In the world of product marketing, all aspects that influence the sale of all products must be calculated, and this includes the age group expected to buy the personal care product. If no target market is established, there is no direction, no place to go. Part of understanding how marketing really works involves understanding the difference between a demographic and a target market. These terms are closely related, but they are not the same.

Target Market vs. Demographic

Target markets are much broader in scope than demographics because for many businesses, their products or services appeal to a wide range of individuals. They are actually collections of demographics that may be interested in a particular product or service. Marketers are forced to focus on the bigger picture when developing models and strategies because uncontrollable factors such as product shelf life and buying cycles can greatly influence the stability of target markets.

On the other hand, demographics are considered divisions of a target market that share particular attributes. For example, one age demographic (18-35) is usually the focus of many television advertisers. Other age groups do not necessarily fall out of this target market but they are considered a different demographic. Blanketing all consumers with one marketing message will fall flat on an untargeted audience, as the product or service will never apply to all or even most consumers.

In the case of personal care products, the lines between demographics are clearly drawn and marketers address these factors every day. Younger female consumers (18-25) on average prefer sweeter smells. They are also more fickle than consumers in other sectors and are likely to experiment and make frequent changes in their preferences. Older demographic groups, however, prefer classic fragrances and brands.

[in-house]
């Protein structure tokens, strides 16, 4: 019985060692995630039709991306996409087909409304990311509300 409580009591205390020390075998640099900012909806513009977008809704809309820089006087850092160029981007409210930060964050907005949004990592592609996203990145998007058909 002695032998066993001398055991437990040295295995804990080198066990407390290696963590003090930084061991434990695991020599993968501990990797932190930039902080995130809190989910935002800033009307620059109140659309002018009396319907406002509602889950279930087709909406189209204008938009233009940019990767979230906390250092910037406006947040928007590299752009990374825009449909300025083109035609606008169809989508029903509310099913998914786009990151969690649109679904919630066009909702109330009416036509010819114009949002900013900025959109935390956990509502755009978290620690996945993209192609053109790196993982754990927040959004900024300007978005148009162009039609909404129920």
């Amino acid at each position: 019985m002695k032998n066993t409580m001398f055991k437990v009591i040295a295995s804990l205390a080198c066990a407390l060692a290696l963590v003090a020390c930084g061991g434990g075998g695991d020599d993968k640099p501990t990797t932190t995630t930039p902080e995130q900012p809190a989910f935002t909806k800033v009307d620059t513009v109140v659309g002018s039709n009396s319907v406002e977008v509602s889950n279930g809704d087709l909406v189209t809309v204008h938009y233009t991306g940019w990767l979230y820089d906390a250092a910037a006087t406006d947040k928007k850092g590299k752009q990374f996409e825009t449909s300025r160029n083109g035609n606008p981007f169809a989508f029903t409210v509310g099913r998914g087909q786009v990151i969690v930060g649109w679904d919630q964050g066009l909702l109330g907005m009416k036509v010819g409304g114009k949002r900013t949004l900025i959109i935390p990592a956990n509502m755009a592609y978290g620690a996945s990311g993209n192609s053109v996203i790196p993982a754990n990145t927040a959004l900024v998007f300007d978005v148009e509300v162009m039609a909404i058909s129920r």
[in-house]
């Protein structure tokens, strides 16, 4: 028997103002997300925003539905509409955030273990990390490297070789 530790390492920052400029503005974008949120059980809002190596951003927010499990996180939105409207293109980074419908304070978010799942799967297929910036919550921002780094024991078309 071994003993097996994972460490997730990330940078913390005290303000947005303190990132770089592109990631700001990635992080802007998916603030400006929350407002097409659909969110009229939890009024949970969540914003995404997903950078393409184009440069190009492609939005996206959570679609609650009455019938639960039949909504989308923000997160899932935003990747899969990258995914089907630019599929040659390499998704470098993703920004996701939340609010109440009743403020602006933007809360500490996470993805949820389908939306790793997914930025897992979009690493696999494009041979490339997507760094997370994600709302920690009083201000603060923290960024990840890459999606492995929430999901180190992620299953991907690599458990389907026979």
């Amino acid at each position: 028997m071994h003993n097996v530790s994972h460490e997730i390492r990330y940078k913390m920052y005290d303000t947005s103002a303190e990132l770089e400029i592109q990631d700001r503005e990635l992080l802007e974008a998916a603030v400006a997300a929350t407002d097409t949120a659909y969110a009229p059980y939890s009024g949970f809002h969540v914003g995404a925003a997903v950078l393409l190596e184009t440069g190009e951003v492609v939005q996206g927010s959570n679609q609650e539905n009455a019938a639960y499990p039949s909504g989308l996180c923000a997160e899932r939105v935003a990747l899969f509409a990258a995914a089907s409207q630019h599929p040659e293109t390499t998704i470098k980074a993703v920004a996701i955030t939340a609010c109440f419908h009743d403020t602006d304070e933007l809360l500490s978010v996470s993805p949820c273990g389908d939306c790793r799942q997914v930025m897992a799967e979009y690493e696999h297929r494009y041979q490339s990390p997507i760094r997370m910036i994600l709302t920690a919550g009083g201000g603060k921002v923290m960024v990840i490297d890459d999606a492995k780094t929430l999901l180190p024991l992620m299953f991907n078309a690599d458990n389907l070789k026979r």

According to a study conducted by the UN World Population Ageing 1950-2050, by 2050, the global population aged 60 and over is expected to reach 2 billion and will represent one in every 3 persons living in the developed regions, climbing to 37% in Europe. These figures are important because they indicate the burgeoning importance of the senior population and highlight the potential of this yet largely untapped consumer demographic.

Whether working, retired or in need of outside care, many within this generation have the time, inclination and money to spare to look their best regardless of calendar years. Over the course of the last four years, this has opened up a door for products that promise anti-ageing properties in beauty and personal care products. In fact, according to Mintel’s Global New Product Database, one in 10 beauty and personal care products launched in the first half of 2014 claimed to have anti-ageing benefits.

3) What is The Climate Where The Product Will Be Used?

Climate is an important consideration because it often determines the concentration of a particular scent that is used in a personal care product. Users of skin care and other personal care products in the warmer Southern regions tend to favor light, fresh and clean scents, while consumers in northern climates seem to prefer heavier, more lingering scents.  Sometimes a favorite skin care product does not work well when a climate change occurs and sometimes it may work even better.

4) What Type Of Product Are You Creating?

When we develop a fragrance for personal care products, we always test it to ensure that it does not overwhelm its designated use. While fragrance is important in all personal care markets, it sometimes plays a secondary role behind overall function. Perfume masters well understand that fragrance is far more than a pleasant method to mask unpleasant odors from active chemicals. An overall sensory experience for a specific fragrance is achieved by careful marketing of the particular product. Statistics reveal that about one-fourth of the total amount of fragrance that is produced is used for personal care applications. From 2008-2013, sales increased at a compound annual growth rate (CAGR) of over 3%, dropping to a forecast of more than 2% over 2013-2018.

5) What Is The Purchase Price Of The Product?